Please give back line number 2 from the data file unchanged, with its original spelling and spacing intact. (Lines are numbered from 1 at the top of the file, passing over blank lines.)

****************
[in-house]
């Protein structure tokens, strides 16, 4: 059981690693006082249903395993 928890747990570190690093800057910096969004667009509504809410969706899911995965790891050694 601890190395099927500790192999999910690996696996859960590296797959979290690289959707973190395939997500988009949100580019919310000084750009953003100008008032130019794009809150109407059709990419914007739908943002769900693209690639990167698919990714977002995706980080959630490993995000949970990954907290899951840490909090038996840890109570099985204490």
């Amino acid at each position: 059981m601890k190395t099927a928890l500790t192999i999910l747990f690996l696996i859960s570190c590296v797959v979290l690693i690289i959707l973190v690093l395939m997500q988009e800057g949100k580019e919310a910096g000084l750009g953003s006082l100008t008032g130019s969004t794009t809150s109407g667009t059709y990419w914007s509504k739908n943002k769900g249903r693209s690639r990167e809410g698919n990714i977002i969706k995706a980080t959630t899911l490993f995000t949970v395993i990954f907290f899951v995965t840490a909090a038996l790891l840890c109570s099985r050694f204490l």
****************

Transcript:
């Protein structure tokens, strides 16, 4: 059981690693006082249903395993 928890747990570190690093800057910096969004667009509504809410969706899911995965790891050694 601890190395099927500790192999999910690996696996859960590296797959979290690289959707973190395939997500988009949100580019919310000084750009953003100008008032130019794009809150109407059709990419914007739908943002769900693209690639990167698919990714977002995706980080959630490993995000949970990954907290899951840490909090038996840890109570099985204490």